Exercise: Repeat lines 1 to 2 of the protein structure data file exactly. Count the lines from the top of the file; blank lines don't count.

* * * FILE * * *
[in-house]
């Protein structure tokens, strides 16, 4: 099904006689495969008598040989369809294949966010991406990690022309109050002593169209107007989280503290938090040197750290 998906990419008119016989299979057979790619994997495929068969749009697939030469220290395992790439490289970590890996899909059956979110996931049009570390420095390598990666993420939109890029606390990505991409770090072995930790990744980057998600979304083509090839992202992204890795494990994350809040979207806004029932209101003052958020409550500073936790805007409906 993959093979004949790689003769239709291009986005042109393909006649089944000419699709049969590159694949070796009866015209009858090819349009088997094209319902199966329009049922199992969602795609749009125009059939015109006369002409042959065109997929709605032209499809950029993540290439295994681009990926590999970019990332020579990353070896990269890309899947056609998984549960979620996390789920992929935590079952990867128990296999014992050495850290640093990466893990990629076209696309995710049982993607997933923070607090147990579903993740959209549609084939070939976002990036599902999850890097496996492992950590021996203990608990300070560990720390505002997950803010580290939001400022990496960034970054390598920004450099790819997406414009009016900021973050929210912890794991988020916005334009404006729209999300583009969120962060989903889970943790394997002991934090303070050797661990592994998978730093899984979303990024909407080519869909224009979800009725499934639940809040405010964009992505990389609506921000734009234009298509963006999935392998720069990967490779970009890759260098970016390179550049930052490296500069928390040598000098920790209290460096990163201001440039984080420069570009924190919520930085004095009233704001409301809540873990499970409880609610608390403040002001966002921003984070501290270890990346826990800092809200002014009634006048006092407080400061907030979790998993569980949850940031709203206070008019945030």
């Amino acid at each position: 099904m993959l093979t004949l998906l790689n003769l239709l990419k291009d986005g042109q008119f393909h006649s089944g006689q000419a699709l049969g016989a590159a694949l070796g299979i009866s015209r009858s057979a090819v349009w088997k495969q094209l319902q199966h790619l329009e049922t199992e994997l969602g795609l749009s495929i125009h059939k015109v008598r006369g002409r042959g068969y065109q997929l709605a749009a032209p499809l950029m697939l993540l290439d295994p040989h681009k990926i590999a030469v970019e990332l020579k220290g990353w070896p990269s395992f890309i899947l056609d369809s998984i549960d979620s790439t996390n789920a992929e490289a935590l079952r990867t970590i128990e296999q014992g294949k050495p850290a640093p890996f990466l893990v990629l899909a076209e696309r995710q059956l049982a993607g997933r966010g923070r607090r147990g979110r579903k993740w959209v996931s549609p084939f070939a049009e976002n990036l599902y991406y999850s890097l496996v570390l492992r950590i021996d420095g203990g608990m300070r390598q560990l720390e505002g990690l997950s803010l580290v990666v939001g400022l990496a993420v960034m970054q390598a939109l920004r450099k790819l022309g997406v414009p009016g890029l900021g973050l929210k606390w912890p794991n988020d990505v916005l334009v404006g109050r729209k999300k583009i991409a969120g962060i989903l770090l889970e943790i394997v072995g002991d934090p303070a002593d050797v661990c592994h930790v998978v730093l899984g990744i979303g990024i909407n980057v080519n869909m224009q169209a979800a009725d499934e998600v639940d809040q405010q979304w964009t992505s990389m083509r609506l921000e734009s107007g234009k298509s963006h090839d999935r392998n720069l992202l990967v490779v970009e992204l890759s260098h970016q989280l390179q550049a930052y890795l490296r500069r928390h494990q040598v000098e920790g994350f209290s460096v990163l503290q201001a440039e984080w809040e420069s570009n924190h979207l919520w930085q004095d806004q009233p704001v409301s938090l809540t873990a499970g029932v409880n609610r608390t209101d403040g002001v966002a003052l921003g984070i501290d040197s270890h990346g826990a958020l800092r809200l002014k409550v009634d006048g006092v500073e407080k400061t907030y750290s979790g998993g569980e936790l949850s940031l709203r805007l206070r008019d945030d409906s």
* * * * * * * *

[in-house]
């Protein structure tokens, strides 16, 4: 099904006689495969008598040989369809294949966010991406990690022309109050002593169209107007989280503290938090040197750290 998906990419008119016989299979057979790619994997495929068969749009697939030469220290395992790439490289970590890996899909059956979110996931049009570390420095390598990666993420939109890029606390990505991409770090072995930790990744980057998600979304083509090839992202992204890795494990994350809040979207806004029932209101003052958020409550500073936790805007409906 993959093979004949790689003769239709291009986005042109393909006649089944000419699709049969590159694949070796009866015209009858090819349009088997094209319902199966329009049922199992969602795609749009125009059939015109006369002409042959065109997929709605032209499809950029993540290439295994681009990926590999970019990332020579990353070896990269890309899947056609998984549960979620996390789920992929935590079952990867128990296999014992050495850290640093990466893990990629076209696309995710049982993607997933923070607090147990579903993740959209549609084939070939976002990036599902999850890097496996492992950590021996203990608990300070560990720390505002997950803010580290939001400022990496960034970054390598920004450099790819997406414009009016900021973050929210912890794991988020916005334009404006729209999300583009969120962060989903889970943790394997002991934090303070050797661990592994998978730093899984979303990024909407080519869909224009979800009725499934639940809040405010964009992505990389609506921000734009234009298509963006999935392998720069990967490779970009890759260098970016390179550049930052490296500069928390040598000098920790209290460096990163201001440039984080420069570009924190919520930085004095009233704001409301809540873990499970409880609610608390403040002001966002921003984070501290270890990346826990800092809200002014009634006048006092407080400061907030979790998993569980949850940031709203206070008019945030």